The American Left -- and increasingly, the Canadian Left -- can't countenance any limitation on abortion because it is a sacrament in the Church of Feminism. To most people, abortion is a necessary evil, but to the academic/political/media elite, feminism is an unquestioned good without which the liberation of women (from what?) would be impossible.


 
University craziness
Campus Reform reports that the University of New Hampshire's "Bias-Free Language Guide" on its website says the term American should be eschewed. CR's Peter Hasson explains:
Saying “American” to reference Americans is also problematic. The guide encourages the use of the more inclusive substitutes “U.S. citizen” or “Resident of the U.S.”
The guide notes that “American” is problematic because it “assumes the U.S. is the only country inside [the continents of North and South America].” (The guide doesn’t address whether or not the terms “Canadians” and “Mexicans” should be abandoned in favor of “Residents of Canada” and “Residents of Mexico,” respectively.)


 
2016 watch (Rand Paul edition)
Reason's Brian Doherty says pundits should stop writing the political obituary of Rand Paul, the Kentucky senator and Republican presidential aspirant, who is the standard-bearer for libertarianism in the race. Doherty says:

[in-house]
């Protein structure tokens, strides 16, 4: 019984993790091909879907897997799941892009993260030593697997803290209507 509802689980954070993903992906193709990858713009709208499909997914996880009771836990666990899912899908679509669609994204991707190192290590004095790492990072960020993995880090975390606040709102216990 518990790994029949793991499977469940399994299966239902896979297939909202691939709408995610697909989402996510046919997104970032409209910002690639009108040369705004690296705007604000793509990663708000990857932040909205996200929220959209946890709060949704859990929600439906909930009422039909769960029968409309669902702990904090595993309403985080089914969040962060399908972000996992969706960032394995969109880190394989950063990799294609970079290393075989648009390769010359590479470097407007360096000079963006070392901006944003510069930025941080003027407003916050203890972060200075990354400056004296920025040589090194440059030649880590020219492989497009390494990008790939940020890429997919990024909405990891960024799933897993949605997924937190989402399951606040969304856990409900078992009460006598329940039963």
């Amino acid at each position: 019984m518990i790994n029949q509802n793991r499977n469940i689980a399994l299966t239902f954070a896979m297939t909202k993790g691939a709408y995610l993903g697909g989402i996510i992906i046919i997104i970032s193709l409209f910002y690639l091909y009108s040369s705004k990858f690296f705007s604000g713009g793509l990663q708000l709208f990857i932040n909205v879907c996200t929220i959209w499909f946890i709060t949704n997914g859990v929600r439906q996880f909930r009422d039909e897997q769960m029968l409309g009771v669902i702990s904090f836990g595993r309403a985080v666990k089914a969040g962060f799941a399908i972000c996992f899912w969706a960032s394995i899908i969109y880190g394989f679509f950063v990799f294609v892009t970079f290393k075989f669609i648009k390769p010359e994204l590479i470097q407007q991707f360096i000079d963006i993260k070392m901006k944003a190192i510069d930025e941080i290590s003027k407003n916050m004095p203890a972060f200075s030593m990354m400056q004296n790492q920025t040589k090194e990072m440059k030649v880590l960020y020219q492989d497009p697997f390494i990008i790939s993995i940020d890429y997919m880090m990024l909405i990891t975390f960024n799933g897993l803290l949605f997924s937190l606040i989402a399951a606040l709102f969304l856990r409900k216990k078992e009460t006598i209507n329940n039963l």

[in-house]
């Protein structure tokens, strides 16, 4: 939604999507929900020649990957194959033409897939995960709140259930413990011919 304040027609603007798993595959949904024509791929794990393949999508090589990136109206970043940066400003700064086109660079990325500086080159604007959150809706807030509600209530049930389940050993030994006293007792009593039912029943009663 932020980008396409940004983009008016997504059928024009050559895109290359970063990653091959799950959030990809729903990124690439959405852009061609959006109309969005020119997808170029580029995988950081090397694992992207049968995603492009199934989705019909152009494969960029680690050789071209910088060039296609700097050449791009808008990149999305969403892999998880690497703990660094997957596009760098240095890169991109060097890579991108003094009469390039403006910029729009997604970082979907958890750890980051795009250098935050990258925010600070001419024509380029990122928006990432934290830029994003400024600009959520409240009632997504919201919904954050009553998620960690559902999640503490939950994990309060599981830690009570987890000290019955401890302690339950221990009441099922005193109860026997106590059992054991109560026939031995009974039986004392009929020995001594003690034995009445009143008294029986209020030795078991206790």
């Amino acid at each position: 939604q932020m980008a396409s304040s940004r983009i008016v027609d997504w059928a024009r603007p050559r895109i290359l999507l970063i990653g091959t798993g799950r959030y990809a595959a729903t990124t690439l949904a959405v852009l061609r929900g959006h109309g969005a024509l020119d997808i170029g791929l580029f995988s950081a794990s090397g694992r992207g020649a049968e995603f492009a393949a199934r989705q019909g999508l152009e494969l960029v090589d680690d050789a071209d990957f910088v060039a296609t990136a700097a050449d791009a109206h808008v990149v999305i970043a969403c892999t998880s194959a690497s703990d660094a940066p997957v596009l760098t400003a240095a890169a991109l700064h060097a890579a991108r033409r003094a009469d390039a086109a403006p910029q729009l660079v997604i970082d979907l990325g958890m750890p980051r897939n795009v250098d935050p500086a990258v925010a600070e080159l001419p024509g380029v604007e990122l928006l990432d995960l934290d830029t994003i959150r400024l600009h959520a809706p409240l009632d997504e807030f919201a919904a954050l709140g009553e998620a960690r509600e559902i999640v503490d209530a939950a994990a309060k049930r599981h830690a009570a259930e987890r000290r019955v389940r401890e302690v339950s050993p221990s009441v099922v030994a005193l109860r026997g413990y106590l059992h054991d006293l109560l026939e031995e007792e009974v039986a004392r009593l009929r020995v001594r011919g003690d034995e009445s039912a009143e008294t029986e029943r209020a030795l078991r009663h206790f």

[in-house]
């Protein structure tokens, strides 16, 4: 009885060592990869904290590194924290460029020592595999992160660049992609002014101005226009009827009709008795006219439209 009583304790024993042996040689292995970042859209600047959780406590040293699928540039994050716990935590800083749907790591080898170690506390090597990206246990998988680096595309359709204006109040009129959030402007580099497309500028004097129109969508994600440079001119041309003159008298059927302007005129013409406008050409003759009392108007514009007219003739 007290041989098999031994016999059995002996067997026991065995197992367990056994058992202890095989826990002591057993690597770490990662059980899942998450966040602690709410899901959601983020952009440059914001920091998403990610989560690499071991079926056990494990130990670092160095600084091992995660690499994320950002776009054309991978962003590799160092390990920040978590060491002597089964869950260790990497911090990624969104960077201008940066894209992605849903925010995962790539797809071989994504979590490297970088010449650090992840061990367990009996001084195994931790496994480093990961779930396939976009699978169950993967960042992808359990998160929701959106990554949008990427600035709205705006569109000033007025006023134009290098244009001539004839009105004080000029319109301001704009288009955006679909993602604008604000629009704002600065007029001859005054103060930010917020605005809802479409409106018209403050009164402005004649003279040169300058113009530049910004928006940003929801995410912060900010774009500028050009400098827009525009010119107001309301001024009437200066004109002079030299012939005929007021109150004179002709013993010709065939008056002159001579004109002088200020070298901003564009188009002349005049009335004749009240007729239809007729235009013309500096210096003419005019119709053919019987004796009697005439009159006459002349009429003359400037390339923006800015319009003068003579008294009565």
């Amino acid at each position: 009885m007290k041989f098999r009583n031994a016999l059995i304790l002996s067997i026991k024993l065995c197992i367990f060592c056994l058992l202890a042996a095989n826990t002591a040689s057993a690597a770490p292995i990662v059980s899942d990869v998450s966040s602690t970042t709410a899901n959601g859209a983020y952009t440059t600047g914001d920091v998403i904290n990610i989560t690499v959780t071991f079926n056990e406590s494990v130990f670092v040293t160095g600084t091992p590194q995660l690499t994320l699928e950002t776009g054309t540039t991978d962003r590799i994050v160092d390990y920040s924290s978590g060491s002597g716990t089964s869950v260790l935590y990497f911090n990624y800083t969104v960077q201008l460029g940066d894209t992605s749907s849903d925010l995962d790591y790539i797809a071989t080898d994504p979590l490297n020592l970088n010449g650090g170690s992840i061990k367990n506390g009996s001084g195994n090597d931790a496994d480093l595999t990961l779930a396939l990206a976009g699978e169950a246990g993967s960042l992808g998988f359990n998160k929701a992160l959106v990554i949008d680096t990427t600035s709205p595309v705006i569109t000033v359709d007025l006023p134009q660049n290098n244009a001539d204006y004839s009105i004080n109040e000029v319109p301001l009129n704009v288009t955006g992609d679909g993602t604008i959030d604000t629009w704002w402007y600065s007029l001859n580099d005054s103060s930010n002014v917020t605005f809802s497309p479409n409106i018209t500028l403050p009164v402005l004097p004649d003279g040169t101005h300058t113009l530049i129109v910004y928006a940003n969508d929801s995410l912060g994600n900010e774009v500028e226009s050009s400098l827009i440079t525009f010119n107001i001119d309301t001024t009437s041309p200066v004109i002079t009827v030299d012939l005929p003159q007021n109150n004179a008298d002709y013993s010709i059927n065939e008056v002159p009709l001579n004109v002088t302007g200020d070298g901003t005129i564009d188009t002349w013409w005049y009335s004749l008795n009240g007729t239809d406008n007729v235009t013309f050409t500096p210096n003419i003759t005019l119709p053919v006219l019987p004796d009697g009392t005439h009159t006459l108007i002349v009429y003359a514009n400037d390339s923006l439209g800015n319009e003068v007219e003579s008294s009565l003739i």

The vast majority of potential voters likely have no clear idea of what Rand Paul stands for right now, and not being as into the fun and games of multi-year presidential races as pundits and bloggers, don't care. The debates coming soon might be a first chance for Paul to really educate a wider range of voters as to what he's all about.


Tuesday, July 28, 2015
 
With a name like Responsible for Equality And Liberty you know they don't support liberty
Jeffrey Imm heads up an organization called Responsible for Equality And Liberty that wants the musical "The Producers," to stop showing in a Maryland city after the shooting in a Louisiana movie theatre last week by a Nazi sympathizer. PJ Media's Walter Hudson says:
Imm went on to declare, “We cannot laugh about that.” The irony of protesting fascism with a blanket declaration of what can’t be laughed at appears to be lost on Mr. Imm.
The intent behind The Producers can be easily discerned, if not from the material itself, then from the man who wrote it. Mel Brook’s is a Jew. So there’s that. Were that somehow not enough, Brooks has been explicit regarding his feelings toward Hitler, the Nazis, and the Holocaust. Spoiler alert: he’s against them.


 
The Stanford school?
Tyler Cowen says Stanford is poised to overtake Harvard as the preeminent school for economists. From the comments: "Stanford cannot be separated from the world in which it exists. That’s meant neither as a compliment nor as a criticism, just an observation." The Hoover Institution, based at Stanford, is an impressive think tank. Last week it hosted a panel featuring John Cochrane and John Taylor that examined Federal Reserve reform that is worth listening to.


 
Boston avoids Olympic nightmare, Toronto gets excited about billion dollar boondoggle
USA Today: "Boston out as United States bid city to host 2024 Olympics." The paper reports growing opposition to the bid:
A poll conducted by a local radio station, WBUR, in January put support of the Games at 51%. That same poll reached a low of 36% in March and hasn’t been above 40% support since. In WBUR’s most recent poll, opposition to the bid had reached a high of 53%.